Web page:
Posted 9 months ago
This handwritten poem captured my attention while looking for treasure online . This is a gem of a poem that deserves to be read and pondered. As I read it, I couldn't help but wonder how many countless others are hidden in attics, locked away in boxes, or destroyed and lost forever. Today's technology gives me the opportunity to bring back to life, however briefly, a treasure seeker from another time who perished before their search could bear fruit.
The Dying Caliafornian (sic)
Lay up nearer, Brother, nearer
For my limbs are growing cold
And thy presence seemeth dearer,
When thy arms around me fold.
I am dying, Brother, dying
Soon you’ll mifs me from your berth,
And my form will soon be lying
Neath the oceans bring surf.
Hearken to me, Brother, hearken
I have something I would say
Ere the vale my vision darken
When I go from hence away.
I am going, surely going
But my hope in god is strong
I am dying, Brother, dying
But he doeth nothing wrong.
Tell my Father when you meet him
That in death I prayed for him
Prayed that I one day may meet him
In a world that’s far from sin.
Tell my Mother God afsist her
Now that she is growing old
Now her child would glad have kifsed her
When his lips grew pale and cold.
Tell her she must kifs my children
Like the kifs I last imprefsed
Hold them as when last I held them
Folded closely to my breast.
Give them early to their Maker
Putting all her trust in God
And he never will forsake her
For he says so in his word.
Tell my Sister I remember
Every kindly parting word
And my heart has been kept tender
By the thoughts her memory stirred.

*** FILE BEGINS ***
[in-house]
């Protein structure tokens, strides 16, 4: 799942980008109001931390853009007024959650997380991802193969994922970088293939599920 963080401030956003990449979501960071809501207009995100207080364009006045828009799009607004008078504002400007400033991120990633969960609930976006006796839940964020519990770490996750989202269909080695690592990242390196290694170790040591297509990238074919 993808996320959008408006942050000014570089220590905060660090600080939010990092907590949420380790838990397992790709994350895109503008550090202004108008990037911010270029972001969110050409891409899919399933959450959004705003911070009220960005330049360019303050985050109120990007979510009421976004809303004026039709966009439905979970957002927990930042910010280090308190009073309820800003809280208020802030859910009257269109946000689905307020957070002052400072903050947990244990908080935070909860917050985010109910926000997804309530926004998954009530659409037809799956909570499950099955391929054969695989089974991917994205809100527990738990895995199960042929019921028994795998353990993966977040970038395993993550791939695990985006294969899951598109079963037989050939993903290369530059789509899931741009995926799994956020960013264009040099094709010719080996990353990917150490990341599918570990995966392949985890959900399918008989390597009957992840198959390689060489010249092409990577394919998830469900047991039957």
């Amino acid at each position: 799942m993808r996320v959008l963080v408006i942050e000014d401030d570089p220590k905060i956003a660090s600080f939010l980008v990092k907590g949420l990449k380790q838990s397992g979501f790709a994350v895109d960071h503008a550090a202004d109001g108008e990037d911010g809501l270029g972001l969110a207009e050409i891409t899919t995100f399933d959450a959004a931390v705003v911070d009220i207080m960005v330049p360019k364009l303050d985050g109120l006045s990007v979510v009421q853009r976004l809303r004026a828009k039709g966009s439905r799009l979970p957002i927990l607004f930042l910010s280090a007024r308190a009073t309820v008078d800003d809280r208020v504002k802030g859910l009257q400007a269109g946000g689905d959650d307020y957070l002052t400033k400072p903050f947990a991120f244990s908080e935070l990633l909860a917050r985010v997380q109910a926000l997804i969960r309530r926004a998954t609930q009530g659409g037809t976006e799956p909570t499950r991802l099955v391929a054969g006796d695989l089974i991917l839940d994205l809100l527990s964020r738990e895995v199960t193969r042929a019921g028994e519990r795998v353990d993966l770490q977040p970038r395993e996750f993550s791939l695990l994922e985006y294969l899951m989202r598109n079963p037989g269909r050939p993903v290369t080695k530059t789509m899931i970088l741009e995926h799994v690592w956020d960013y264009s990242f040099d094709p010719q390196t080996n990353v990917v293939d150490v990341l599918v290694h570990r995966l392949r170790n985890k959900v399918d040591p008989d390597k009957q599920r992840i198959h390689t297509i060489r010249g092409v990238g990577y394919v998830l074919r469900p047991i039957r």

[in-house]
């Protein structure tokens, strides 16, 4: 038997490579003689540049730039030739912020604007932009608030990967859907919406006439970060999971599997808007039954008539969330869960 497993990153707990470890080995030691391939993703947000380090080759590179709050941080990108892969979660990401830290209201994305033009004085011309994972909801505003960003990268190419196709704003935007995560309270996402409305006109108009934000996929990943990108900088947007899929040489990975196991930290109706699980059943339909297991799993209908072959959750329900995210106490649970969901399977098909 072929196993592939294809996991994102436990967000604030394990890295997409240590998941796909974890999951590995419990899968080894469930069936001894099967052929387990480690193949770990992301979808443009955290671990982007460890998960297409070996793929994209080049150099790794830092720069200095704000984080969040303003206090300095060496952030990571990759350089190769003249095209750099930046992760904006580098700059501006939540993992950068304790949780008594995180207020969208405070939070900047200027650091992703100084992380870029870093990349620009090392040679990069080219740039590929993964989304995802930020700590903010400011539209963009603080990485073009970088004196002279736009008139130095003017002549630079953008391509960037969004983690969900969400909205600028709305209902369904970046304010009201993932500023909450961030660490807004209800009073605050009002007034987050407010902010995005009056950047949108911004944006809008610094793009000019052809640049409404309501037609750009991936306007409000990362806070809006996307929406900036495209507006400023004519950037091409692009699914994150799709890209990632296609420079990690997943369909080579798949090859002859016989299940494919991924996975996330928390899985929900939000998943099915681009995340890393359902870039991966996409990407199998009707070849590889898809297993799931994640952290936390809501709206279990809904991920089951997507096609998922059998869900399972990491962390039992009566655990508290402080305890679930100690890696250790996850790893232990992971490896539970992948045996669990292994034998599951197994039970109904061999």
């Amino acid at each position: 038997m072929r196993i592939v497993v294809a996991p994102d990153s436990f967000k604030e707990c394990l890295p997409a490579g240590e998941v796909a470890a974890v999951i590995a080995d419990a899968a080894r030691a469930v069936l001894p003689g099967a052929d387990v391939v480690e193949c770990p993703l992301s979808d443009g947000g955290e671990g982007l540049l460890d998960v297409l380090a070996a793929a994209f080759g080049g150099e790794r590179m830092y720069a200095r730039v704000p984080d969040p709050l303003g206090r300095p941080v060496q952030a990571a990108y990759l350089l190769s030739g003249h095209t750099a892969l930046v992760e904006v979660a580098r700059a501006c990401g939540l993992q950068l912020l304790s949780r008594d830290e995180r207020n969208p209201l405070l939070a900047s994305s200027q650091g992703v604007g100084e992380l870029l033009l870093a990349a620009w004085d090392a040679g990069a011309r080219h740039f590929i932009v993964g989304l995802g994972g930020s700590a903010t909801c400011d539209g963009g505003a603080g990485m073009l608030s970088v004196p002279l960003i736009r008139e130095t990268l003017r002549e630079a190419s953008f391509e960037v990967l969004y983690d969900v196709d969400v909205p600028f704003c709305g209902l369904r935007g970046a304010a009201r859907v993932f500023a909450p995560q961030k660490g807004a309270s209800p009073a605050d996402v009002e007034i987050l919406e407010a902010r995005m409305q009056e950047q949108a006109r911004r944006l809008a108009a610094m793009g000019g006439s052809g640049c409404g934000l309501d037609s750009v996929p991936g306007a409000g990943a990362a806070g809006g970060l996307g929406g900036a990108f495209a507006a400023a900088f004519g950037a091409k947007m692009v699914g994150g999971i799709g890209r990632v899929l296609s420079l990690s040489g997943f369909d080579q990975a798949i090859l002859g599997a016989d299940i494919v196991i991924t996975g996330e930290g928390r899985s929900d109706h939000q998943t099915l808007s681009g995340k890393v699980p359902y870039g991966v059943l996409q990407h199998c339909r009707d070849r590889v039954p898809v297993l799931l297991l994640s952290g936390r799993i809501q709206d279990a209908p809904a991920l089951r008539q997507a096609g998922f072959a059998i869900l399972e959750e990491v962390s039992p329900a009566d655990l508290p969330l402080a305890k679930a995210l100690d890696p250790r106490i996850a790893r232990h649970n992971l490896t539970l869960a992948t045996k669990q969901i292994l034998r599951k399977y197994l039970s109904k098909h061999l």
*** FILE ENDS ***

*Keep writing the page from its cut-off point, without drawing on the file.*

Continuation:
Tell I never reached the haven
Where I sought the precious dust
But I’ve gained a fort called heaven
Where the gold will never rust.
Listen, Brother, catch each whisper
Tis my wife I’d speak of now
Tell, oh tell her how I mifsed her
When the fever burned my brow.
Tell her, Brother, closely listen
Don’t forget one single word
How my eyes in death did glisten
When the tears her memory stirred.
Oh, my children, Heaven blefs them
They recall my life to me
Would I could once more carefs them
Ere I sink beneath the sea.
Twas for them I crofsed the ocean
What my hopes were I’ll not tell
But they’ve gained an orphans portion
Yet he doeth all things well.
Urge them to secure an entrance
For they’ll find their Father there
Faith in Jesus and repentance
Will secure for each a share.
Hark, I hear my Saviour speaking
Tis his voice I know so well
When I’m gone Oh don’t be weeping
Brother, tis my last farewell.
Written by Your Friend,
How this poem was dated:
The California Gold Rush (hinted at in the 5th stanza) lasted from 1848 to about 1855, and the writer's use of the long 's' (?) gives a hint that she must have been born sometime in the late 18th/early 19th century, or taught by someone who was. I used "f" to indicate the long s, as the CW script doesn't recognize the special character.